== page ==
Don’t Interview Everyone Or You’ll Be Crazy By Number 10!
I’ve seen the look in the eyes of sales managers or owners who have interviewed 20 salespeople and it isn’t pretty! Their sense of balance leaves, the eyes blur, they get cranky and their general attitude toward mankind can be summed up in a 4-letter word best left out of posts.
The number of people you interview should depend on how tight your characteristics were when you defined the kind of salesperson you wanted. The looser the characteristics the more people you will interview; the tighter the characteristics the fewer people you will interview. End of story!
When you define your characteristics there are several elements that you should look at. They are:
Will the candidate fit into the culture you have created for the sales group?
Are you looking for a young pup that you can mold or a grizzled veteran of the wars?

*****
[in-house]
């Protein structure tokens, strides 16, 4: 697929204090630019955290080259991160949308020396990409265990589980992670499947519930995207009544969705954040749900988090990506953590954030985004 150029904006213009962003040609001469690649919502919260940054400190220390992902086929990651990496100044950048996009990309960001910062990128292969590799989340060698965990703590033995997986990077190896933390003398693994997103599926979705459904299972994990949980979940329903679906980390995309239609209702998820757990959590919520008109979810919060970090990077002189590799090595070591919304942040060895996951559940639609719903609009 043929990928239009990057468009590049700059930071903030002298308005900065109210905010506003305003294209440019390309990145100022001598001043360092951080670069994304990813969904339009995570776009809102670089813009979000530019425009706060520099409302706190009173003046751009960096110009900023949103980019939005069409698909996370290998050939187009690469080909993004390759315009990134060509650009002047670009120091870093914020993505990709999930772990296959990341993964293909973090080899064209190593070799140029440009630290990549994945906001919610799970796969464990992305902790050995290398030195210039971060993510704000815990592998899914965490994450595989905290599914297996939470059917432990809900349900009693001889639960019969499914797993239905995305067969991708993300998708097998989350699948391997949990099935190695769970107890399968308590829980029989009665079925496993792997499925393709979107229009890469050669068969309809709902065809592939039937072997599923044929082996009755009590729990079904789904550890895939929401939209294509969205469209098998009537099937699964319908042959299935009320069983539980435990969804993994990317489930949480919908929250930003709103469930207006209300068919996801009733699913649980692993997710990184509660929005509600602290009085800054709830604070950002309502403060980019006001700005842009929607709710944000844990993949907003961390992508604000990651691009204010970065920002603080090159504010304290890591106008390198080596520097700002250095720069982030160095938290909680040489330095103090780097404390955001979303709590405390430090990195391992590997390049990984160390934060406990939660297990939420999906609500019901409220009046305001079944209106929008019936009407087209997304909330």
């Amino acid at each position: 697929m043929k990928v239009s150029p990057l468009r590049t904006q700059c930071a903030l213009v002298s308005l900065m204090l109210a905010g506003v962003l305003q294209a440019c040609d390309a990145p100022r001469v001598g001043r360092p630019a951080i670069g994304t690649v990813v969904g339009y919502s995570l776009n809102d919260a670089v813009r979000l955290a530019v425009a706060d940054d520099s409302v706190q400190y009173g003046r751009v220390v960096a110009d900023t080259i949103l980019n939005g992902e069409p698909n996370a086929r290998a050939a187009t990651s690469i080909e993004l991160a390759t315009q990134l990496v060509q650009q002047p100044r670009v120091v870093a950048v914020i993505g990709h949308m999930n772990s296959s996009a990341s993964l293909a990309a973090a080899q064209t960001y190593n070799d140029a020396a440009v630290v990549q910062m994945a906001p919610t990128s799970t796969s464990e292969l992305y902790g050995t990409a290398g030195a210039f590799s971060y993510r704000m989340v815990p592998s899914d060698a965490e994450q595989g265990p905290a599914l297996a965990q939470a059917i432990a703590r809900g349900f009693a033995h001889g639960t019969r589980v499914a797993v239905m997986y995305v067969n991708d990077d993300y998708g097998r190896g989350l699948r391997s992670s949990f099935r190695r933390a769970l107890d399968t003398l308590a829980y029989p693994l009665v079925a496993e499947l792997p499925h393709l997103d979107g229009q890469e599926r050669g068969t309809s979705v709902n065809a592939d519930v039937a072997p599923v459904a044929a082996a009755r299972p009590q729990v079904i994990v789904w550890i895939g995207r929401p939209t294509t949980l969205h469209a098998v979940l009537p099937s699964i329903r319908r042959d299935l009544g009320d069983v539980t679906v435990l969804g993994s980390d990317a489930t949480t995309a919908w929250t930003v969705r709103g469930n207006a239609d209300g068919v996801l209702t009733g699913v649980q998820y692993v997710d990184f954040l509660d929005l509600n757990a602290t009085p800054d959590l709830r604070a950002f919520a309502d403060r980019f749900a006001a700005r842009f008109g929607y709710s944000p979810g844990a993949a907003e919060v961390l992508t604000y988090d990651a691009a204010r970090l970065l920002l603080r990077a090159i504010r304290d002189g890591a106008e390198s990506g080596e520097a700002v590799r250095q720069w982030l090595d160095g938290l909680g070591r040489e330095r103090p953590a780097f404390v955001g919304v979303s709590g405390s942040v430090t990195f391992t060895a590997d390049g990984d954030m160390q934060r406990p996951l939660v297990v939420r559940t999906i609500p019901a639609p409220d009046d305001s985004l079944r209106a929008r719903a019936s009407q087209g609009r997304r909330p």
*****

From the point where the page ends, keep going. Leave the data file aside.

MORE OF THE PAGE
Do you want someone with industry experience?
Are you diversifying your sales group?
Has the salesperson brought with him or her a proven track record?
Do you need a hunter or a farmer?
- Will your new rep need experience selling products with a long sales cycle?
- Is you company relatively new or established?
- If there is travel involved are they prepared for that?
- Will this person relate well with people in other departments in the company?
- Do they fit your incentive program?
Again, a message to the wise. Create very specific characteristics for the type of person you want to hire. A short anecdote from my consulting past. A company I consulted with needed a new salesperson. The individual needed these characteristics:
- Highly analytical
- Highly organized
- No fear of prospecting
- A passion to make $150K plus in annual income
The owner and I found this gentleman and he has succeeded beyond our expectations. He’s never going to be the life of any party but man can he sell!
My rule of thumb is that I don’t want to interview more than 5 candidates. I will conduct phone interviews with more than 5 but I do not want to interview in person more than 5. People, resumes, and conversations tend to blur after that.
The Final Thought: “Experience is the name every one gives to their mistakes.” Oscar Wilde